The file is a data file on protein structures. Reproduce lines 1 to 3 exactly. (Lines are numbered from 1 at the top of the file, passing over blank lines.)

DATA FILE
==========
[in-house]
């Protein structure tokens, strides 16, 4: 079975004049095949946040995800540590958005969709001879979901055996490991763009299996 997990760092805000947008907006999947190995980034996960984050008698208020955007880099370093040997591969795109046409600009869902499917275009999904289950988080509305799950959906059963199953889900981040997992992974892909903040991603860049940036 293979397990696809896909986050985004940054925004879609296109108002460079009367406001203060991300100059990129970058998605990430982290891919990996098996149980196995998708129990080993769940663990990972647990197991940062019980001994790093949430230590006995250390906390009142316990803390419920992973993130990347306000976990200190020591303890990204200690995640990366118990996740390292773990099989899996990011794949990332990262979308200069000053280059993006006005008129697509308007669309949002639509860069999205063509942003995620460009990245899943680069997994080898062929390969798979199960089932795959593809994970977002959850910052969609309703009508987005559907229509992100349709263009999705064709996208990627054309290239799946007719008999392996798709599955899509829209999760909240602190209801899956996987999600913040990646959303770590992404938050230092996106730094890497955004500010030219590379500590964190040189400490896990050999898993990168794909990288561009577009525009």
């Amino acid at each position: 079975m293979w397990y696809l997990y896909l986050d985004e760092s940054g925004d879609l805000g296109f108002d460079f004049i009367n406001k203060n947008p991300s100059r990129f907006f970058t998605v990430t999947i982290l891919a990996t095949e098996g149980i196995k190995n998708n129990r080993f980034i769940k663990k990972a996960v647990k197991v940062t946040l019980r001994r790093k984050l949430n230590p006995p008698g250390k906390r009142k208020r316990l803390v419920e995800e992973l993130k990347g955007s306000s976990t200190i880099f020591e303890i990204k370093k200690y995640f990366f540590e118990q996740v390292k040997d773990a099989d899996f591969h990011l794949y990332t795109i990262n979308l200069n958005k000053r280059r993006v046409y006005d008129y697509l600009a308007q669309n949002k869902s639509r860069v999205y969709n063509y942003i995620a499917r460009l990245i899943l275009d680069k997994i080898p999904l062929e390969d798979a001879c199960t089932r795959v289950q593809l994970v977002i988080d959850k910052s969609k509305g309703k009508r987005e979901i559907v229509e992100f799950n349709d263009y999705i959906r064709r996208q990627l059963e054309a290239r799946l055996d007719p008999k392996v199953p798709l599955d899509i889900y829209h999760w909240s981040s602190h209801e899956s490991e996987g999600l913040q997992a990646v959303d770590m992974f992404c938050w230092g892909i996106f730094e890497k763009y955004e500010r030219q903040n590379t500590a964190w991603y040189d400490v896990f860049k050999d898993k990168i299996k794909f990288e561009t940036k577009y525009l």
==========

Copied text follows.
[in-house]
């Protein structure tokens, strides 16, 4: 079975004049095949946040995800540590958005969709001879979901055996490991763009299996 997990760092805000947008907006999947190995980034996960984050008698208020955007880099370093040997591969795109046409600009869902499917275009999904289950988080509305799950959906059963199953889900981040997992992974892909903040991603860049940036 293979397990696809896909986050985004940054925004879609296109108002460079009367406001203060991300100059990129970058998605990430982290891919990996098996149980196995998708129990080993769940663990990972647990197991940062019980001994790093949430230590006995250390906390009142316990803390419920992973993130990347306000976990200190020591303890990204200690995640990366118990996740390292773990099989899996990011794949990332990262979308200069000053280059993006006005008129697509308007669309949002639509860069999205063509942003995620460009990245899943680069997994080898062929390969798979199960089932795959593809994970977002959850910052969609309703009508987005559907229509992100349709263009999705064709996208990627054309290239799946007719008999392996798709599955899509829209999760909240602190209801899956996987999600913040990646959303770590992404938050230092996106730094890497955004500010030219590379500590964190040189400490896990050999898993990168794909990288561009577009525009």
């Amino acid at each position: 079975m293979w397990y696809l997990y896909l986050d985004e760092s940054g925004d879609l805000g296109f108002d460079f004049i009367n406001k203060n947008p991300s100059r990129f907006f970058t998605v990430t999947i982290l891919a990996t095949e098996g149980i196995k190995n998708n129990r080993f980034i769940k663990k990972a996960v647990k197991v940062t946040l019980r001994r790093k984050l949430n230590p006995p008698g250390k906390r009142k208020r316990l803390v419920e995800e992973l993130k990347g955007s306000s976990t200190i880099f020591e303890i990204k370093k200690y995640f990366f540590e118990q996740v390292k040997d773990a099989d899996f591969h990011l794949y990332t795109i990262n979308l200069n958005k000053r280059r993006v046409y006005d008129y697509l600009a308007q669309n949002k869902s639509r860069v999205y969709n063509y942003i995620a499917r460009l990245i899943l275009d680069k997994i080898p999904l062929e390969d798979a001879c199960t089932r795959v289950q593809l994970v977002i988080d959850k910052s969609k509305g309703k009508r987005e979901i559907v229509e992100f799950n349709d263009y999705i959906r064709r996208q990627l059963e054309a290239r799946l055996d007719p008999k392996v199953p798709l599955d899509i889900y829209h999760w909240s981040s602190h209801e899956s490991e996987g999600l913040q997992a990646v959303d770590m992974f992404c938050w230092g892909i996106f730094e890497k763009y955004e500010r030219q903040n590379t500590a964190w991603y040189d400490v896990f860049k050999d898993k990168i299996k794909f990288e561009t940036k577009y525009l």